The latest numbers on money flows—the monthly indicators of whether investors are buying or selling mutual funds—are in, and they're not pretty. This summer, according to the Investment Company Institute, investors essentially pulled out more than $73 billion from U.S. funds that invest in stocks. If things don't perk up in the fall, 2002could wind up being the first year since 1988 in which more money goes out of stock mutual funds than goes in.
The fact that mutual-fund investors are throwing in the towel may seem like a fresh cause for concern. After all, these credulous long-term investors continued to plow record sums of cash into stock mutual funds even as the market plummeted in 2000 and 2001—so if they're pulling out now, things must really be bad. And at first blush, it might seem impossible for the market to rise while one of the most stalwart cohorts of the investor population sings the redemption song. But individual investors—whether they're buying stocks on their own or through mutual funds—have always been poor market timers. And the relationship between money flows and stock performance is like the marriage of Bill and Hillary Clinton: It's complicated.
For much of the 1990s, if you watched CNBC attentively—try to think back to the time when people actually watched CNBC attentively—a certain species of analyst would brush off the high price-to-earnings ratios with the reassuring nostrum that "we're in a liquidity-driven" market. Translation: The continual flow of cash into the bourses, much of it coming through mutual funds, was a crucial source of support for the sky-high prices. As the decade and the bull market wore on, an increasing number of investors essentially placed their investment decisions on autopilot, channeling a fixed sum of money from their bank accounts or payrolls into stock mutual funds via brokerage accounts, IRAs, or 401(k)s.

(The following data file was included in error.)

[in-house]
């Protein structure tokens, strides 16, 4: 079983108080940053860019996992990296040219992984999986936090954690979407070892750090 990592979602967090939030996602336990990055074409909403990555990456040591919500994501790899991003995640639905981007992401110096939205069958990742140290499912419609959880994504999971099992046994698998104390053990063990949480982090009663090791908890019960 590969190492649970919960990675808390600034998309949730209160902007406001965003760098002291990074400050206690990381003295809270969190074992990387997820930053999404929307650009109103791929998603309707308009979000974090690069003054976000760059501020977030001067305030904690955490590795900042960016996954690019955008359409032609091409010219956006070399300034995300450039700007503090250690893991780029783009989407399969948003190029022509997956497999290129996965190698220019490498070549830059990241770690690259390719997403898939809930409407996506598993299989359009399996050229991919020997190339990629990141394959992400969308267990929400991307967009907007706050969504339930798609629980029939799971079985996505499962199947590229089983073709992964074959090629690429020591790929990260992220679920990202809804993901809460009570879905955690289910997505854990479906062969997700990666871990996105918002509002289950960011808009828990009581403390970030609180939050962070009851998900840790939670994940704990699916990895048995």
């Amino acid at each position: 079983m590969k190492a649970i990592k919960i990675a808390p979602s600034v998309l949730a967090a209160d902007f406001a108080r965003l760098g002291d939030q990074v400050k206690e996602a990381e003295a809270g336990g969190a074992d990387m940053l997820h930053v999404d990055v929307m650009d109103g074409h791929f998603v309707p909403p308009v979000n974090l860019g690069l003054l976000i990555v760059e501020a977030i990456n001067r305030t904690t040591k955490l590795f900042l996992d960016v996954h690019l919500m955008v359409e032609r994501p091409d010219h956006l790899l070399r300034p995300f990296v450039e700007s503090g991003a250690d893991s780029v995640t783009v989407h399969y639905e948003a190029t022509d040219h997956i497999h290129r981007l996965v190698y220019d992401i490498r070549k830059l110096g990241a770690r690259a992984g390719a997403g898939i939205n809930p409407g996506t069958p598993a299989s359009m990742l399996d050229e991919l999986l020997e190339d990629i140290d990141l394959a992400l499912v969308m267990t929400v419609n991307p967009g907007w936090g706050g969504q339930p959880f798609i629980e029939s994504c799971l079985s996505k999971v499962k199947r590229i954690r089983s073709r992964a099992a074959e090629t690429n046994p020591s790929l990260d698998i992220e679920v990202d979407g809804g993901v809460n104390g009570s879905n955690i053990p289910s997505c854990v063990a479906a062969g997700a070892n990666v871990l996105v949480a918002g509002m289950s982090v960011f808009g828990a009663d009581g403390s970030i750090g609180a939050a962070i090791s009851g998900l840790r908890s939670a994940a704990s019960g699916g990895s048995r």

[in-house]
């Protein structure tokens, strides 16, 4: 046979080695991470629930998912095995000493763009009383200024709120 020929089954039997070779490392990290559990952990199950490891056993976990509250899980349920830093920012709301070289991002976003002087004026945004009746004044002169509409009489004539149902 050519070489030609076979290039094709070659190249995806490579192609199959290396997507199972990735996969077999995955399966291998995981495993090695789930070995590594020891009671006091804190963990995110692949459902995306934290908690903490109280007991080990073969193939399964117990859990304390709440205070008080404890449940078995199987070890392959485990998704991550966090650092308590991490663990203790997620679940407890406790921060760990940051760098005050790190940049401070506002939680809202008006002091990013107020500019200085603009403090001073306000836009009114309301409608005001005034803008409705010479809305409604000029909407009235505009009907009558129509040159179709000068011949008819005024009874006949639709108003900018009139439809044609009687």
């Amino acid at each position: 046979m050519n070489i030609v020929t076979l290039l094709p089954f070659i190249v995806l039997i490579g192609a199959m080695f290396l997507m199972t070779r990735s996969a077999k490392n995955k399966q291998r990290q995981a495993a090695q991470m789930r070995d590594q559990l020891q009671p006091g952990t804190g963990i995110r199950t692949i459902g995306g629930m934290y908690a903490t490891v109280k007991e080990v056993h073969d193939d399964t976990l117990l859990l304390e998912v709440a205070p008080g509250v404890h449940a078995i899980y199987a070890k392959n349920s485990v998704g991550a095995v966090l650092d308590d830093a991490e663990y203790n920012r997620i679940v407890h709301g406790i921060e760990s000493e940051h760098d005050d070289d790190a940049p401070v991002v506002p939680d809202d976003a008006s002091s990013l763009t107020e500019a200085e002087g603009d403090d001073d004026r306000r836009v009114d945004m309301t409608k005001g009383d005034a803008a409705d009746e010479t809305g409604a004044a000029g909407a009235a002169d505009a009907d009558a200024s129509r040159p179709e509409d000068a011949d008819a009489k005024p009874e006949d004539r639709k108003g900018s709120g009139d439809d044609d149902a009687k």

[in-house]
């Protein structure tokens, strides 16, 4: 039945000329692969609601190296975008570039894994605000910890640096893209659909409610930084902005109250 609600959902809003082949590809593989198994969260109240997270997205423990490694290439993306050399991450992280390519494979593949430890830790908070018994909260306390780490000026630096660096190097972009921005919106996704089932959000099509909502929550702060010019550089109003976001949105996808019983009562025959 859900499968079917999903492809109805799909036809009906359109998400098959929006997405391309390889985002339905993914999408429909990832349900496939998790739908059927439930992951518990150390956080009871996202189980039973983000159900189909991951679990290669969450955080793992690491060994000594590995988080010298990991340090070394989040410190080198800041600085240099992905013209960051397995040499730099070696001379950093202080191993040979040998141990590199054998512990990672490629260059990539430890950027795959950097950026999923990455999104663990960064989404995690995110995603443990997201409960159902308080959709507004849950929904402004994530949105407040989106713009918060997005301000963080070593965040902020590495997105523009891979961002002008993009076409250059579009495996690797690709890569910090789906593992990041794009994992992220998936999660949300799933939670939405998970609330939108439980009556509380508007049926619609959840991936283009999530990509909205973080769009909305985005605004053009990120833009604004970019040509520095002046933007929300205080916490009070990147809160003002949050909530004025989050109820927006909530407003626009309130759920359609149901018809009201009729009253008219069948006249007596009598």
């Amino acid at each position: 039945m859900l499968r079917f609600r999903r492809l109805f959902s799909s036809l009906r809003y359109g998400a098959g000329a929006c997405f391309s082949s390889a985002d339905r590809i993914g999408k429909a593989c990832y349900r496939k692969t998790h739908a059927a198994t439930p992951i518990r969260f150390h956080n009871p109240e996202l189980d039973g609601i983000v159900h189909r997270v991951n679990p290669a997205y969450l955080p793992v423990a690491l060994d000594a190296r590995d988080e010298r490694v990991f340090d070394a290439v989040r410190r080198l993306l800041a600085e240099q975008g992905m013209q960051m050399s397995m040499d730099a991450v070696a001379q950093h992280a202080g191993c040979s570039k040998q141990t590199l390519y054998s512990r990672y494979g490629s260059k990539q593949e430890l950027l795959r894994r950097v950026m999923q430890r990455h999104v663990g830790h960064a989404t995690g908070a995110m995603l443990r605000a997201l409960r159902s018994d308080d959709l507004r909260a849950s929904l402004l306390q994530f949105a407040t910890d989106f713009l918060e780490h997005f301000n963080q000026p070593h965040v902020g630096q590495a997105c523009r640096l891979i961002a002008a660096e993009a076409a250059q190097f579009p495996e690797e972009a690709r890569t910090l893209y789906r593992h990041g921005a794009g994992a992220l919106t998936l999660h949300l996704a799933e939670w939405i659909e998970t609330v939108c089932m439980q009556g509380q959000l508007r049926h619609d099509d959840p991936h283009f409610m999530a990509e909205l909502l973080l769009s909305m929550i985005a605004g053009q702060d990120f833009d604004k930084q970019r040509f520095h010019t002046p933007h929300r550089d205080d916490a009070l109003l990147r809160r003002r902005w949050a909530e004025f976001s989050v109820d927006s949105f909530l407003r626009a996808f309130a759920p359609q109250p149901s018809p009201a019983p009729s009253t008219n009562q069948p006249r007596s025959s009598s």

As the bull market broke down and individuals suddenly began to realize the risk of holding volatile individual stocks, they drove even more money into more stable mutual funds. In 2000 and 2001, net inflows of U.S. stock funds were $260 billion and $54 billion, respectively.
Mutual funds were buying while corporate insiders, companies themselves—in the form of IPOs and secondary offerings—and other individual investors were selling. In 2001, mutual funds bought an estimated $120 billion of stocks on behalf of U.S. households, while households sold an estimated $295 billion of stocks held outside mutual funds. As the American love affair with equities waned, according to new data from the ICI, the number of households owning individual stocks fell 4.9 percent between January 1999 and January 2002, from 26.7 million to 25.4 million. The number of households with mutual funds, on the other hand, rose—from 51.7 million in May 2000 to 54.8 million in May 2001.
So any signs that mutual-fund buyers are getting cold feet should spell trouble, no? Not necessarily. First of all, despite their rampant growth, mutual funds today own only about 21 percent of the overall market. The rest is held by insurance companies, pension plans, banks, and individuals.
Besides, the theory goes, individual investors—whether they're buying stocks or mutual funds—chase returns, they don't create them. Fund flows are a "lagging indicator," says Brian Portnoy, a fund analyst at Morningstar. "They have almost no predictive quality." How else to explain the action in 2000, when a record amount of inflows coincided with dismal returns? And, he notes, the amount of cash chasing stocks, or running from them, is just one of many complex factors—such as corporate profits, interest rates, war fears, scandals, inter alia—that can influence stock prices.